The upcoming Regional Refugee and Migrant Response Plan (RMRP 2023-24), developed through the Regional Inter-Agency Coordination Platform for Refugees and Migrants from Venezuela (R4V), co-led by UNHCR and IOM, estimates that there will be 5 million in-destination Venezuelans in need of humanitarian, protection and socioeconomic inclusion assistance by end-2023. UNHCR and IOM will continue to coordinate the efforts of more than 200 organizations involved in the R4V response to support the implementation of the RMRP across 17 countries. UNHCR and IOM will also bolster the governmental coordination of the Quito Process (a regional initiative of several Latin American countries that seeks to harmonize domestic policies in host countries) with the cooperation of the international community.
UNHCR’s vision in the Bolivarian Republic of Venezuela is that vulnerable population groups – including affected Venezuelans as well as persons in need of international protection – receive protection and enjoy enhanced prospects for solutions.
In the Bolivarian Republic of Venezuela, the main populations of concern to UNHCR include vulnerable Venezuelans under the Humanitarian Response Plan (HRP), including boys, girls, adolescents, youth, women and indigenous peoples; refugees and asylum-seekers; and returnees. Special attention is afforded to populations at risk of, or found in, situations of human mobility. In the context of the humanitarian coordination architecture established in the Bolivarian Republic of Venezuela, UNHCR leads the Protection Cluster and the Shelter, Energy and Non-Food Items (NFI) Cluster.
2023 population planning figures
Refugees and asylum-seekers: 94,900
IDPs*: 6.7 million
Others of concern to UNHCR: 250,000 returnees from the Bolivarian Republic of Venezuela
* Source: Victims Registry, Unidad para la Atención y Reparación Integral a las Víctimas.
2023 situation overview
In Colombia, while peace negotiations are ongoing, forced displacement and confinement persist in certain areas controlled or disputed by irregular armed groups. In June 2022, the national Ombudsman reported that between June 2021 and May 2022 there were 147 events of mass displacement, which affected nearly 60,000 people. In 2023, the challenging situation in these areas will continue to impact indigenous, rural and Afro-Colombian communities who are already at heightened risk.
Protection needs remain pressing in areas affected by insecurity. UNHCR’s presence in field locations will remain crucial in 2023 to bolster coordinated efforts with local and national authorities in the monitoring of and quick response to displacement and confinement. Empowering communities to identify risks, implementing protective measures and arranging actions with competent authorities will help IDPs and host communities in the search for long-term solutions for the displaced population. UNHCR will work with Government institutions to advocate for measures addressing the structural risk factors that continue to cause internal displacement. Support to the implementation of the Victims Law will be maintained.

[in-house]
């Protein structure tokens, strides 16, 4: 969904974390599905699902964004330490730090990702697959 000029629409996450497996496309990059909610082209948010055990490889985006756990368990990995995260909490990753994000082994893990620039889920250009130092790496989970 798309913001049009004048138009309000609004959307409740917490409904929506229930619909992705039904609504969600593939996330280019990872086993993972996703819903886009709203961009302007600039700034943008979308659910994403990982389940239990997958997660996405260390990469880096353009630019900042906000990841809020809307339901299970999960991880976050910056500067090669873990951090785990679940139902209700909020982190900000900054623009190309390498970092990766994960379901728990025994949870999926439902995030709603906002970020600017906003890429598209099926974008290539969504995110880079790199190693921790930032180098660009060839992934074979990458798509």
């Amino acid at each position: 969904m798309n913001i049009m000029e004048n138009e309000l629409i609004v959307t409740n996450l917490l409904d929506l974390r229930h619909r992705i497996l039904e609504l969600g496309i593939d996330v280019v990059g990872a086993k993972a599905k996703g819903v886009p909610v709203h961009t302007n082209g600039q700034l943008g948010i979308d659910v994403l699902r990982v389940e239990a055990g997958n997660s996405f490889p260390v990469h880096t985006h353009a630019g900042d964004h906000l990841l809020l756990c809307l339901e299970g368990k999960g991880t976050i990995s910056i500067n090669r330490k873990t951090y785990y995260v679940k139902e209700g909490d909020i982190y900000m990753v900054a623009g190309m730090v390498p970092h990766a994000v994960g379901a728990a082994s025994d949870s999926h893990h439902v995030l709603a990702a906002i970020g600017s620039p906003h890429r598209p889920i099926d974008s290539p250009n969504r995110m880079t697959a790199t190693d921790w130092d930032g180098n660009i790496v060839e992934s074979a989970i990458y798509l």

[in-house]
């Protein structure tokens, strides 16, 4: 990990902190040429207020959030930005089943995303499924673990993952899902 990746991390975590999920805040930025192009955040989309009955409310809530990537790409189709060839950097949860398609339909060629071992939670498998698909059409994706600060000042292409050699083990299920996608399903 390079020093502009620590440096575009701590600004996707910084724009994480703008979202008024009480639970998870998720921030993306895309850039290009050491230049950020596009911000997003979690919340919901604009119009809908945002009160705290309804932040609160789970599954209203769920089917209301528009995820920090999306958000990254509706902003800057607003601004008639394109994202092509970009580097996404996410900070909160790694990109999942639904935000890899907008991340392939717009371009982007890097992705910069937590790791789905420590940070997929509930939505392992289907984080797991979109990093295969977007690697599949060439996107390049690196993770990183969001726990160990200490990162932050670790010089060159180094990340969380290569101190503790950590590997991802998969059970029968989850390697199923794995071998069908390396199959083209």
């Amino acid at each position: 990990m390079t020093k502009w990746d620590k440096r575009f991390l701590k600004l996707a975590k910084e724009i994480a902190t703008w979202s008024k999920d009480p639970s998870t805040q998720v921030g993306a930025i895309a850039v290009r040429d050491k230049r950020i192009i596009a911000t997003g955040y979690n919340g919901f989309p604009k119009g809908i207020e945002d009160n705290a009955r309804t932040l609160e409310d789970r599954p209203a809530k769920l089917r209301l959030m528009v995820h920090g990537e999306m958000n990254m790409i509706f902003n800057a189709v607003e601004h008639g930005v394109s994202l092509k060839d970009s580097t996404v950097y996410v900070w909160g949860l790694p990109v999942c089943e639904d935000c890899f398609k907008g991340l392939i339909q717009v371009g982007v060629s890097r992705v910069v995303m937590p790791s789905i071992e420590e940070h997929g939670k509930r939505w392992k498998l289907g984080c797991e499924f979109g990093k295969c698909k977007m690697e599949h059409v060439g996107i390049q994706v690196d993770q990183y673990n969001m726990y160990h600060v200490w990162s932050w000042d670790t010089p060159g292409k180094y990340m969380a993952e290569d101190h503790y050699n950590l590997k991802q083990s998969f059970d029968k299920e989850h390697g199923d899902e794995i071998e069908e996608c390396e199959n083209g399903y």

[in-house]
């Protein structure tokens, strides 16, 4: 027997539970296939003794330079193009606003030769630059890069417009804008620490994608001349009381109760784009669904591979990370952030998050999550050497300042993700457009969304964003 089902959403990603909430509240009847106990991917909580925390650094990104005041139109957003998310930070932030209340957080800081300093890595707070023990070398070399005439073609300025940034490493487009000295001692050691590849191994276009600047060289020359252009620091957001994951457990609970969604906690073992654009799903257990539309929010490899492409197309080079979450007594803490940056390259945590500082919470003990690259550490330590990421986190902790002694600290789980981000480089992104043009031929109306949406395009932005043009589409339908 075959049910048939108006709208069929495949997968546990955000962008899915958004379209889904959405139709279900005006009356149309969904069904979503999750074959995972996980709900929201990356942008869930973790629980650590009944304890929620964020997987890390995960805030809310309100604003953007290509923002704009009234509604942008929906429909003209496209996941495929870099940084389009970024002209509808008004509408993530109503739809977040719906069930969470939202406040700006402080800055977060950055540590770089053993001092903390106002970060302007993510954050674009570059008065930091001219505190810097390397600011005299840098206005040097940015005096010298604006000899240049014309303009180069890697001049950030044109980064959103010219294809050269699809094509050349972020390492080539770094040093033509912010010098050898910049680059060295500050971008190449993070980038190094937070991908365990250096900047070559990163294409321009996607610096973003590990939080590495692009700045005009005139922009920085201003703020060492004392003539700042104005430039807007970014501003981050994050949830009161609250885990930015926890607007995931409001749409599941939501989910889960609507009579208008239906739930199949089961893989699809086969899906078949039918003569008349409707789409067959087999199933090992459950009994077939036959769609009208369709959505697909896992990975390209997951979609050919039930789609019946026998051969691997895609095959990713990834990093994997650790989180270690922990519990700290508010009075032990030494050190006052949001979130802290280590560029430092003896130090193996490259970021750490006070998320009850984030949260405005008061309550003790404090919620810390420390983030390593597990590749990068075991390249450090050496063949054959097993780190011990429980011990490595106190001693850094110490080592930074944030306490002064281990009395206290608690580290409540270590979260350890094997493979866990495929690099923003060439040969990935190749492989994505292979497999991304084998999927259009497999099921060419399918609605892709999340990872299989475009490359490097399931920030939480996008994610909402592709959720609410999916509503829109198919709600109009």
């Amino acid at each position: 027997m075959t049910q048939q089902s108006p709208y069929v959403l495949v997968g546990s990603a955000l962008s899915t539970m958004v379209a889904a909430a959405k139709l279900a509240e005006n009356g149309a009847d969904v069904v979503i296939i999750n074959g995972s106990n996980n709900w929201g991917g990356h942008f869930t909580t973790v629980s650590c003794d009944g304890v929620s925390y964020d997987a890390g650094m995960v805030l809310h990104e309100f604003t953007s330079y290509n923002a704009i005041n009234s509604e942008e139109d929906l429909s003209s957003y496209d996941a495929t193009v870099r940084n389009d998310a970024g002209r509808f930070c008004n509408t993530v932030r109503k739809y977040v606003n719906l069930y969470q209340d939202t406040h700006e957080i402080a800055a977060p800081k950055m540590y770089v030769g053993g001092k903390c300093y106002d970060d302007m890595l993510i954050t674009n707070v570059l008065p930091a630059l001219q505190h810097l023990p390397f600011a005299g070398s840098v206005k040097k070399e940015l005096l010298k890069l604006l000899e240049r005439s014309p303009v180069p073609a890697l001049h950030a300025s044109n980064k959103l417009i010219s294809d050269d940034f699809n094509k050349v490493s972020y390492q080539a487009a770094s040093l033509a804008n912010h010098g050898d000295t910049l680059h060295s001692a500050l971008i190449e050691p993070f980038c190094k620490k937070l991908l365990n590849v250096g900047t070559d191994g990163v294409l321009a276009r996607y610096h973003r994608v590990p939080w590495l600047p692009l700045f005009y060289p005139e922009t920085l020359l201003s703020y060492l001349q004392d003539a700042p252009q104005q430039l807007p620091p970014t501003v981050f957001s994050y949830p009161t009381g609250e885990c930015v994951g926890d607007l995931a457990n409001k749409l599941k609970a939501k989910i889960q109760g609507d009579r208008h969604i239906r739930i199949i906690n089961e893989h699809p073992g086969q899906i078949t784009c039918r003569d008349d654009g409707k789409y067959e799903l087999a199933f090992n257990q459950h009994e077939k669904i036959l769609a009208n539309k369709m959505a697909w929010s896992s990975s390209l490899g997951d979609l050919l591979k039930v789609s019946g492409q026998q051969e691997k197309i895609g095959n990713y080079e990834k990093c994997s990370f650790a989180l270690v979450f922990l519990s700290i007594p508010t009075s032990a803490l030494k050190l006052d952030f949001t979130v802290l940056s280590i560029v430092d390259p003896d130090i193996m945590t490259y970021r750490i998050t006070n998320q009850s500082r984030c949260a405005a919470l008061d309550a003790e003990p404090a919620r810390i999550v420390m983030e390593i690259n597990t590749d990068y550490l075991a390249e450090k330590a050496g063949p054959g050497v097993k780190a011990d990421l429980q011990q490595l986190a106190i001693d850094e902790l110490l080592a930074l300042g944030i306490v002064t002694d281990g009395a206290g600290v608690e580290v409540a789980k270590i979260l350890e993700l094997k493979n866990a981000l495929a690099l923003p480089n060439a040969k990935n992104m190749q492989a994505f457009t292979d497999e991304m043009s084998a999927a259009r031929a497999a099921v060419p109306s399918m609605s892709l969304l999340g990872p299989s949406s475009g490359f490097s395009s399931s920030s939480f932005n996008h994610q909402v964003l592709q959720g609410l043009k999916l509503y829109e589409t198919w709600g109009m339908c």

In hosting countries such as Argentina, Brazil, Ecuador, Panama and Peru, an area-based approach will maximize the efficient use of resources where the needs of Colombian refugees coincide with those of Venezuelan refugees and migrants. UNHCR will continue its efforts to ensure access to asylum, documentation, civil registries, essential services, and inclusion in national social protection systems.
El Salvador, Guatemala and Honduras Situation
2023 population planning figures*
Refugees and asylum-seekers: 234,000
*This includes forcibly displaced people in Costa Rica, El Salvador, Guatemala, Honduras, Mexico and in countries served by MCO Panama.
**Includes 117,700 IDPs in El Salvador and 271,800 IDPs and 123,300 people in an IDP-like situation in Honduras.
2023 situation overview
Violence, insecurity, fragile institutions, the impact of climate change and deep-rooted inequalities will force more people to flee, either within their own countries or across borders within the sub-region.
In line with the Los Angeles Declaration on Migration and Protection, and in support of the implementation of the Comprehensive Regional Framework for Protection and Solutions (MIRPS) and related national policy commitments, UNHCR will continue to support countries of the sub-region to address the causes and impact of forced displacement. This entails strengthening refugee protection frameworks and expanding access to asylum systems and other legal stay arrangements, with specific focus on furthering local integration prospects and other solutions, including resettlement and complementary pathways.
UNHCR’s interventions, aligned with the Humanitarian Response Plans in El Salvador, Guatemala and Honduras, will prioritize enhancing national protection systems and scaling up community-based protection through increased field presence in prioritized communities affected by violence or at risk of displacement. Moreover, identification and referral mechanisms for people with protection needs will be expanded. This will entail closer collaboration with civil society, strengthening communities’ prevention and protection response, and the promotion of State institutions’ presence in targeted communities. Priority will be given to investments that support national human rights institutions, education, prevention and response to gender-based violence, child protection programmes, temporary protection alternatives, and – where possible – solutions through the expansion of sustainable local integration programmes. The sub-region is hosting an increasing number of Nicaraguans seeking protection, mainly in Costa Rica, where 180,000 asylum-seekers had been recorded by mid-2022. Given the current trend of 10,000 new claims per month, the number of asylum-seekers in Costa Rica could reach 360,000 by the end of 2023, with increasing numbers in Honduras and Panama.